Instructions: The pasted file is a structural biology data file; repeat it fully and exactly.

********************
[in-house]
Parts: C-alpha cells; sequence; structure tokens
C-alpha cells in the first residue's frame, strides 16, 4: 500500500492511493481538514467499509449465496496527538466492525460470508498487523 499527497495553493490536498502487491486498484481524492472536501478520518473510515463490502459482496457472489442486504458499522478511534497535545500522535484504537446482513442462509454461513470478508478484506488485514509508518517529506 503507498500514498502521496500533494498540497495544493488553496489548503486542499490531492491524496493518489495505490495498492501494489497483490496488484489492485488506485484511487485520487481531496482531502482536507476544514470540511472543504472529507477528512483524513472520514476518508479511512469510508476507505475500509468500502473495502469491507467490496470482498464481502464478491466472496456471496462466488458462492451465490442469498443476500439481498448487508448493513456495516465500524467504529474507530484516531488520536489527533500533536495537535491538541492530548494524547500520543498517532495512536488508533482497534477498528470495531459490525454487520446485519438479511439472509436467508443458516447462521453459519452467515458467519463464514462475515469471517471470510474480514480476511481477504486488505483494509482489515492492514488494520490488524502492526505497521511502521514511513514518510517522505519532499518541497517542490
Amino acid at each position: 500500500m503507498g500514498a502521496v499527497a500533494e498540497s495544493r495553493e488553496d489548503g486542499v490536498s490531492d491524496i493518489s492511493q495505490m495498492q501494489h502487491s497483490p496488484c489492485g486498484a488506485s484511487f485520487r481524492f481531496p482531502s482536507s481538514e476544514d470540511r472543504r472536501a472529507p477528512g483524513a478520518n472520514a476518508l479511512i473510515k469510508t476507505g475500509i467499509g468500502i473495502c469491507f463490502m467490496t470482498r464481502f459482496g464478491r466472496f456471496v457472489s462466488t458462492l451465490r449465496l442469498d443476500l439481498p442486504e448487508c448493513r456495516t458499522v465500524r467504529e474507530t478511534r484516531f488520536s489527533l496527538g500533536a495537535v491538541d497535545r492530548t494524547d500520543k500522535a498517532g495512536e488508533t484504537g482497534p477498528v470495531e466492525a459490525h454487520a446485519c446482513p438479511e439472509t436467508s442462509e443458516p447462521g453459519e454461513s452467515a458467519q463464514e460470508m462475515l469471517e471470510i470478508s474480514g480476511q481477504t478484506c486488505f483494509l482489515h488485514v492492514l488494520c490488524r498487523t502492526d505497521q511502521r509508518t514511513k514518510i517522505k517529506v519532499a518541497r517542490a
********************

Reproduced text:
[in-house]
Parts: C-alpha cells; sequence; structure tokens
C-alpha cells in the first residue's frame, strides 16, 4: 500500500492511493481538514467499509449465496496527538466492525460470508498487523 499527497495553493490536498502487491486498484481524492472536501478520518473510515463490502459482496457472489442486504458499522478511534497535545500522535484504537446482513442462509454461513470478508478484506488485514509508518517529506 503507498500514498502521496500533494498540497495544493488553496489548503486542499490531492491524496493518489495505490495498492501494489497483490496488484489492485488506485484511487485520487481531496482531502482536507476544514470540511472543504472529507477528512483524513472520514476518508479511512469510508476507505475500509468500502473495502469491507467490496470482498464481502464478491466472496456471496462466488458462492451465490442469498443476500439481498448487508448493513456495516465500524467504529474507530484516531488520536489527533500533536495537535491538541492530548494524547500520543498517532495512536488508533482497534477498528470495531459490525454487520446485519438479511439472509436467508443458516447462521453459519452467515458467519463464514462475515469471517471470510474480514480476511481477504486488505483494509482489515492492514488494520490488524502492526505497521511502521514511513514518510517522505519532499518541497517542490
Amino acid at each position: 500500500m503507498g500514498a502521496v499527497a500533494e498540497s495544493r495553493e488553496d489548503g486542499v490536498s490531492d491524496i493518489s492511493q495505490m495498492q501494489h502487491s497483490p496488484c489492485g486498484a488506485s484511487f485520487r481524492f481531496p482531502s482536507s481538514e476544514d470540511r472543504r472536501a472529507p477528512g483524513a478520518n472520514a476518508l479511512i473510515k469510508t476507505g475500509i467499509g468500502i473495502c469491507f463490502m467490496t470482498r464481502f459482496g464478491r466472496f456471496v457472489s462466488t458462492l451465490r449465496l442469498d443476500l439481498p442486504e448487508c448493513r456495516t458499522v465500524r467504529e474507530t478511534r484516531f488520536s489527533l496527538g500533536a495537535v491538541d497535545r492530548t494524547d500520543k500522535a498517532g495512536e488508533t484504537g482497534p477498528v470495531e466492525a459490525h454487520a446485519c446482513p438479511e439472509t436467508s442462509e443458516p447462521g453459519e454461513s452467515a458467519q463464514e460470508m462475515l469471517e471470510i470478508s474480514g480476511q481477504t478484506c486488505f483494509l482489515h488485514v492492514l488494520c490488524r498487523t502492526d505497521q511502521r509508518t514511513k514518510i517522505k517529506v519532499a518541497r517542490a